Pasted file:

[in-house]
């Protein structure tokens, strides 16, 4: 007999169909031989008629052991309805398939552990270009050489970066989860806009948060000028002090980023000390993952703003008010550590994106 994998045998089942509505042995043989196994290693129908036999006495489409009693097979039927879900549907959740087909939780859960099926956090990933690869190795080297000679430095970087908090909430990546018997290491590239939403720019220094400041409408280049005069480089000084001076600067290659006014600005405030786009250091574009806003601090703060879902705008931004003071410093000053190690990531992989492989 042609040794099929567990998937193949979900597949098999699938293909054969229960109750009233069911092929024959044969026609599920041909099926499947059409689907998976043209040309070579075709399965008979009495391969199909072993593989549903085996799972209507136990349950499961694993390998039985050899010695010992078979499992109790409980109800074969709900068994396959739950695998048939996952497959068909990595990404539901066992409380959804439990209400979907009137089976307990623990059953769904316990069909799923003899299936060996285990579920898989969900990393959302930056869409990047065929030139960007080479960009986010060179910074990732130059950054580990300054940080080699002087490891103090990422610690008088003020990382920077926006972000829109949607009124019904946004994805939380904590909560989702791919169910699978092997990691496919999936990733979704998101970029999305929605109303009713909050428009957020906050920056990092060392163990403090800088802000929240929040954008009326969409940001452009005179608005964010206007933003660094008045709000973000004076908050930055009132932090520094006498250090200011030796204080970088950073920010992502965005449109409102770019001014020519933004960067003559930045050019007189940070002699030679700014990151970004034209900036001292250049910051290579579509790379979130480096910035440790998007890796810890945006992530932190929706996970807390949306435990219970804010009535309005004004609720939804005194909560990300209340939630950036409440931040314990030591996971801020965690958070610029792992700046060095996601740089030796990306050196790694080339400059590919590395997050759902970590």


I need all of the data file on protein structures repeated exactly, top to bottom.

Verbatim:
[in-house]
């Protein structure tokens, strides 16, 4: 007999169909031989008629052991309805398939552990270009050489970066989860806009948060000028002090980023000390993952703003008010550590994106 994998045998089942509505042995043989196994290693129908036999006495489409009693097979039927879900549907959740087909939780859960099926956090990933690869190795080297000679430095970087908090909430990546018997290491590239939403720019220094400041409408280049005069480089000084001076600067290659006014600005405030786009250091574009806003601090703060879902705008931004003071410093000053190690990531992989492989 042609040794099929567990998937193949979900597949098999699938293909054969229960109750009233069911092929024959044969026609599920041909099926499947059409689907998976043209040309070579075709399965008979009495391969199909072993593989549903085996799972209507136990349950499961694993390998039985050899010695010992078979499992109790409980109800074969709900068994396959739950695998048939996952497959068909990595990404539901066992409380959804439990209400979907009137089976307990623990059953769904316990069909799923003899299936060996285990579920898989969900990393959302930056869409990047065929030139960007080479960009986010060179910074990732130059950054580990300054940080080699002087490891103090990422610690008088003020990382920077926006972000829109949607009124019904946004994805939380904590909560989702791919169910699978092997990691496919999936990733979704998101970029999305929605109303009713909050428009957020906050920056990092060392163990403090800088802000929240929040954008009326969409940001452009005179608005964010206007933003660094008045709000973000004076908050930055009132932090520094006498250090200011030796204080970088950073920010992502965005449109409102770019001014020519933004960067003559930045050019007189940070002699030679700014990151970004034209900036001292250049910051290579579509790379979130480096910035440790998007890796810890945006992530932190929706996970807390949306435990219970804010009535309005004004609720939804005194909560990300209340939630950036409440931040314990030591996971801020965690958070610029792992700046060095996601740089030796990306050196790694080339400059590919590395997050759902970590």